Introduction to the Old Testament as Scripture

By Brevard S. Childs | Go to book overview

PREFACE

Twenty-five years ago, when I returned home from four years of graduate study in Europe, the area within the field of Old Testament which held the least attraction for me was Introduction. I supposed that most of the major problems had already been resolved by the giants of the past. Even allowing for the inevitable process of refinement and modification, could one really expect anything new in this area? I was content to leave the drudgery of writing an Introduction to someone else with more Sitzfleisch.

Two decades of teaching have brought many changes in my perspective. Having experienced the demise of the Biblical Theology movement in America, the dissolution of the broad European consensus in which I was trained, and a widespread confusion regarding theological reflection in general, I began to realize that there was something fundamentally wrong with the foundations of the biblical discipline. It was not a question of improving on a source analysis, of discovering some unrecognized new genre, or of bringing a redactional layer into sharper focus. Rather, the crucial issue turned on one's whole concept of the study of the Bible itself. I am now convinced that the relation between the historical critical study of the Bible and its theological use as religious literature within a community of faith and practice needs to be completely rethought. Minor adjustments are not only inadequate, but also conceal the extent of the dry rot.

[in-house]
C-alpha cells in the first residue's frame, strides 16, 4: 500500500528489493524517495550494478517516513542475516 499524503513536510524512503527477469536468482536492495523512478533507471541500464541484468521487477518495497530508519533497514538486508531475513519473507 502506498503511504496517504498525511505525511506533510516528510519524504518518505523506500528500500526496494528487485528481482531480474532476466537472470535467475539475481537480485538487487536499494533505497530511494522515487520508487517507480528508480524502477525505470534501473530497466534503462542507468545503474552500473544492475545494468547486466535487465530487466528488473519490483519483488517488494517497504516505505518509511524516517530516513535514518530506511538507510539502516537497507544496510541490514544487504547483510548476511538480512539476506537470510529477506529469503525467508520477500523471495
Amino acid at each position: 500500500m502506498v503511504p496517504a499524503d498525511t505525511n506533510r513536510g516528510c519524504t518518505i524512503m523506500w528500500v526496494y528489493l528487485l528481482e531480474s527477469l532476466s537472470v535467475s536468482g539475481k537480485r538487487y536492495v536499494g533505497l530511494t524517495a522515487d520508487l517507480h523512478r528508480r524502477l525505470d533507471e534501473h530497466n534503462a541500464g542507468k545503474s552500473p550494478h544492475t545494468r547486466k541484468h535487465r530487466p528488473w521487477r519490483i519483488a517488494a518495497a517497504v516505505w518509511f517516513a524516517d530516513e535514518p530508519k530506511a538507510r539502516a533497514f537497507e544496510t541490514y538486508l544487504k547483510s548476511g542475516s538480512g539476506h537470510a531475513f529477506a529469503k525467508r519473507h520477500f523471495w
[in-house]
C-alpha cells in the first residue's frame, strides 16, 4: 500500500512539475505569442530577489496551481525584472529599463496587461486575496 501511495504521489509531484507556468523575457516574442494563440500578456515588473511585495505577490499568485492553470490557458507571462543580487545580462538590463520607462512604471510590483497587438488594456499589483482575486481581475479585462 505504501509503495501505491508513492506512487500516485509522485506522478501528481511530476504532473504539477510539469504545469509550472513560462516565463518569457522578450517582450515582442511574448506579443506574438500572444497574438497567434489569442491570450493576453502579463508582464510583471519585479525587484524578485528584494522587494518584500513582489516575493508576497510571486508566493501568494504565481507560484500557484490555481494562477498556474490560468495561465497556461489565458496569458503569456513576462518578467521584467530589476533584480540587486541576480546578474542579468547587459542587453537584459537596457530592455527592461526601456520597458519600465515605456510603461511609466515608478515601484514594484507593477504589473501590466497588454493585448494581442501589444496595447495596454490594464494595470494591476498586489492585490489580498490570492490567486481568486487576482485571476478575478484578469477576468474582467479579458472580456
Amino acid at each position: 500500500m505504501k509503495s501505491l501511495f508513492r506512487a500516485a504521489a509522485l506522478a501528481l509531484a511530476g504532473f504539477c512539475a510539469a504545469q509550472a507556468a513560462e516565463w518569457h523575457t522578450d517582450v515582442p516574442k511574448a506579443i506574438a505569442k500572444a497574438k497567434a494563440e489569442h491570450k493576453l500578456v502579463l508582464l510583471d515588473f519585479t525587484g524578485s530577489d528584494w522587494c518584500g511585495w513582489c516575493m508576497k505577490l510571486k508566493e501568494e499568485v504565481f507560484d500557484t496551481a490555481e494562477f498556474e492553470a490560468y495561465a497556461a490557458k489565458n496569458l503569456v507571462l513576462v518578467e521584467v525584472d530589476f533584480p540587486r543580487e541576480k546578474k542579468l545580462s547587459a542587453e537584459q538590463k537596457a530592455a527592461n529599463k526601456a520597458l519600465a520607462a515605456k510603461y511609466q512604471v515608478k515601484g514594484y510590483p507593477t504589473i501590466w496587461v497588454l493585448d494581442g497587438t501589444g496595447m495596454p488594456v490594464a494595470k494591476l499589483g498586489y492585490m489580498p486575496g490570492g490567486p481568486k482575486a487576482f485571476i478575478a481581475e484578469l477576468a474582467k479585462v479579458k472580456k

It is also clear to me that the issues at stake cannot be accurately described with the traditional categories of 'liberal' and 'conservative'. My dissatisfaction has been just as strong with the approach on the 'left' of Wellhausen, Gunkel, and Eissfeldt, as it has been with that on the 'right' of Hengstenberg, Vigouroux, and Cassuto. Nor have the countless mediating positions of Delitzsch, Lagrange, Kaufmann, Engnell, and Albright reached to the heart of the prob-

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Introduction to the Old Testament as Scripture
Table of contents

Table of contents

  • Title Page 3
  • Contents 7
  • Preface 15
  • Abbreviations 19
  • Part One - The Old Testament: Introduction 25
  • I - The Discipline of Old Testament Introduction 27
  • II - The Problem of the Canon 46
  • III - Canon and Criticism 69
  • IV - Text and Canon 84
  • Part Two - The Pentateuch 107
  • V - Introduction to the Pentateuch 109
  • VI - Genesis 136
  • VII - Exodus 161
  • VIII - Leviticus 180
  • IX - Numbers 190
  • X - Deuteronomy 202
  • Part Three - The Former Prophets 227
  • XI - Introduction to the Former Prophets 229
  • XII - Joshua 239
  • XIII - Judges 254
  • XIV - Samuel 263
  • XV - Kings 281
  • Part Four - The Latter Prophets 303
  • XVI - Introduction to the Latter Prophets 305
  • XVII - Isaiah 311
  • XVIII - Jeremiah 339
  • XIX - Ezekiel 355
  • The Book of the Twelve XX - Hosea 373
  • XXI - Joel 385
  • XXII - Amos 395
  • XXIII - Obadiah 411
  • XXIV - Jonah 417
  • XXV - Micah 428
  • XXVI - Nahum 440
  • XXVII - Habakkuk 447
  • XXVIII - Zephaniah 457
  • XXIX - Haggai 463
  • Xxx - Zechariah 472
  • XXXI - Malachi 488
  • Part Five - The Writings 499
  • XXXII - Introduction to the Writings 501
  • XXXIII - The Psalms 504
  • XXXIV - Job 526
  • XXXV - Proverbs 545
  • XXXVI - Ruth 560
  • XXXVII - Song of Songs 569
  • XXXVIII - Ecclesiastes 580
  • Xxxix Lamentations 590
  • Xl Esther 598
  • Xli Daniel 608
  • Xlii Ezra and Nehemiah 624
  • Xliii Chronicles 639
  • Xliv the Hebrew Scriptures and the Christian Bible 659
  • Index of Authors 672
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